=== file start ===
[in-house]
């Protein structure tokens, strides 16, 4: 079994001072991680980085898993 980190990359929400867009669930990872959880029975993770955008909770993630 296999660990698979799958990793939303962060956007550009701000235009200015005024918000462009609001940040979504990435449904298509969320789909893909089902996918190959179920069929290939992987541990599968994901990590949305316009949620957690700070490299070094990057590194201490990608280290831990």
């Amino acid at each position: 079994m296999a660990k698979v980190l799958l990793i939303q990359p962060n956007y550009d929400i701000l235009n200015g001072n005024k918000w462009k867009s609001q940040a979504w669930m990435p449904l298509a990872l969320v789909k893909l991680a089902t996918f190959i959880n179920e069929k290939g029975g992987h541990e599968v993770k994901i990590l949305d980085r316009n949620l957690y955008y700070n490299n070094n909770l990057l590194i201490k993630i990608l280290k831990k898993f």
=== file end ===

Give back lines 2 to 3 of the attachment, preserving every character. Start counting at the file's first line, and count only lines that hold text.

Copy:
């Protein structure tokens, strides 16, 4: 079994001072991680980085898993 980190990359929400867009669930990872959880029975993770955008909770993630 296999660990698979799958990793939303962060956007550009701000235009200015005024918000462009609001940040979504990435449904298509969320789909893909089902996918190959179920069929290939992987541990599968994901990590949305316009949620957690700070490299070094990057590194201490990608280290831990």
């Amino acid at each position: 079994m296999a660990k698979v980190l799958l990793i939303q990359p962060n956007y550009d929400i701000l235009n200015g001072n005024k918000w462009k867009s609001q940040a979504w669930m990435p449904l298509a990872l969320v789909k893909l991680a089902t996918f190959i959880n179920e069929k290939g029975g992987h541990e599968v993770k994901i990590l949305d980085r316009n949620l957690y955008y700070n490299n070094n909770l990057l590194i201490k993630i990608l280290k831990k898993f």